We'll be presenting at 11 a.m. Pacific Daylight Time, and registration and attendance are free and simple. All sessions, including ours, will be archived for viewing at a later date. I'll also be posting session info and resources here on the blog following the live event.

If you're at all interested in the topic of STEM/STEAM, you should join us for the Global 2013 STEMx Education Conference, the world’s first massively open online conference for educators focusing on Science, Technology, Engineering, Math, and more. The conference is being be held over the course of three days, September 19-21, 2013, and is free to attend! STEMxCon is a highly inclusive event designed to engage students and educators around the globe and we encourage primary, secondary, and tertiary (K-16) educators around the world to share and learn about innovative approaches to STEMx learning and teaching. More information at the conference website,

Friday, September 13, 2013

Fun with Letters: Activities to Pair with the ECRR Parent/Child Workshop

Every fall, I work with my local Parents as Teachers group to offer in-library early literacy workshop programs for the families they serve. I create my program content around the ready-to-use Powerpoint-based presentations that come with the ECRR2 kit, which I modify to include my library's branding and my own talking points and activities. This autumn finds me focusing on the "Fun with Letters" presentation, complete with a variety of activities to pair with each of the five practices. Here's what we're doing this September:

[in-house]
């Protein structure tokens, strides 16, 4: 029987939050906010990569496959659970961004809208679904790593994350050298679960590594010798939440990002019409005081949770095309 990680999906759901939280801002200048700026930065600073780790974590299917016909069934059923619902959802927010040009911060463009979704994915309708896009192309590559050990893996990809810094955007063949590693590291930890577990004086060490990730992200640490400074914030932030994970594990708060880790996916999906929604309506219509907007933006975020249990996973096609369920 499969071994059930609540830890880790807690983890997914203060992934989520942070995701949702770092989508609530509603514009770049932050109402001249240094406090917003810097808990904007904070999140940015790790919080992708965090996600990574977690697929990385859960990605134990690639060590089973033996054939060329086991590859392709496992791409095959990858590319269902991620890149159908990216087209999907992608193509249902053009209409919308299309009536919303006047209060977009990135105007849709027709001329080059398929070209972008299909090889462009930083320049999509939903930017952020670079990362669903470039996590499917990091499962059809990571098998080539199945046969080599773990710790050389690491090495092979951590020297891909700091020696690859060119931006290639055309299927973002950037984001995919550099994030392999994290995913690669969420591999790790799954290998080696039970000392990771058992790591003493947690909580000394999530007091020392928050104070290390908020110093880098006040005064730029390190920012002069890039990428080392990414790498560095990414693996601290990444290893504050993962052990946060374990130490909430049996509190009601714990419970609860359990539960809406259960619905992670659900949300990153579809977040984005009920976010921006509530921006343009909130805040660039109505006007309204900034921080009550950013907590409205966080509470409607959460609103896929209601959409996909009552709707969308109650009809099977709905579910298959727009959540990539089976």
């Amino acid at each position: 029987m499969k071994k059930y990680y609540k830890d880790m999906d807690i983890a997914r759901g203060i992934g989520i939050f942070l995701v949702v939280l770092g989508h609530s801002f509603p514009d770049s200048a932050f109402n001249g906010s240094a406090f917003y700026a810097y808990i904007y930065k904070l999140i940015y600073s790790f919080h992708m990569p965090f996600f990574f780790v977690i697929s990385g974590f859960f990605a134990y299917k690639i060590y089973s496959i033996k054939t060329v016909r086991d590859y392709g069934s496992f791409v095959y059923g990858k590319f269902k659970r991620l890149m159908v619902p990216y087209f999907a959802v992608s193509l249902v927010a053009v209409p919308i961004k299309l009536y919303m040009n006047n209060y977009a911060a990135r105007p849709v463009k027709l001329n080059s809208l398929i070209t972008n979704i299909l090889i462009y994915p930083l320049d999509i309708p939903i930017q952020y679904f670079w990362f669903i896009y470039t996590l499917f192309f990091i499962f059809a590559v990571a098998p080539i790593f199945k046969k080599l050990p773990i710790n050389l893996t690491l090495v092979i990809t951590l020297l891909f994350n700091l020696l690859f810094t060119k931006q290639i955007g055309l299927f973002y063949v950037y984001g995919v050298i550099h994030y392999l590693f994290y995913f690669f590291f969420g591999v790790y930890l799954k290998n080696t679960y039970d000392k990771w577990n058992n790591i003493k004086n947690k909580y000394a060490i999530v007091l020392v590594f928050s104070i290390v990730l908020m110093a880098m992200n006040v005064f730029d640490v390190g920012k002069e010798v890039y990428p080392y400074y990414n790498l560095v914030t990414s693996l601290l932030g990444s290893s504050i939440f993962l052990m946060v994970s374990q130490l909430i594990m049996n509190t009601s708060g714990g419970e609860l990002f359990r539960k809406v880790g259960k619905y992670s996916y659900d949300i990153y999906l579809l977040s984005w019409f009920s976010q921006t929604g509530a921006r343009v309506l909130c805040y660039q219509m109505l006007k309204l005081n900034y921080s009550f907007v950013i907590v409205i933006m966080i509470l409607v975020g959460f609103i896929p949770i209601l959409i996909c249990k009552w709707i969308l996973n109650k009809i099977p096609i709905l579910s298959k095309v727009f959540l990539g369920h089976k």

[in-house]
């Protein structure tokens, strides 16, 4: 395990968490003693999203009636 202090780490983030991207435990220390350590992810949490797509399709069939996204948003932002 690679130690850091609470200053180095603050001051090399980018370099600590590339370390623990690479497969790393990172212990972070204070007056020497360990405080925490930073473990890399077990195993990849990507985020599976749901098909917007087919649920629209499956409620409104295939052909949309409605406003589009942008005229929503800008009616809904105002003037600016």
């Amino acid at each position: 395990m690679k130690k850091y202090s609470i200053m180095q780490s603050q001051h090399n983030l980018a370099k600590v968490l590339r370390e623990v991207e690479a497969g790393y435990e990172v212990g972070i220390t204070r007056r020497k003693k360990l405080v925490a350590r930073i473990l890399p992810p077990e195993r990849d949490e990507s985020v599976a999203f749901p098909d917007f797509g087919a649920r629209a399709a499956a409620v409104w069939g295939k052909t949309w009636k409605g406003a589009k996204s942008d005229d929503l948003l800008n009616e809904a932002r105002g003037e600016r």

Fun with Letters: Activities to Pair with the ECRR Parent/Child Workshop

  • We work together to say the letters in every child's name; children write their names on a small paper plate (tactilely more interesting to them than nametags, I've found), so all the adults in the room have a cheat for name spellings.
  • We play an "I Spy" game using our alphabet rug in the program room; I name an object featured on the rug, and the kids search for it and identify the letter it starts with, also shown on the rug.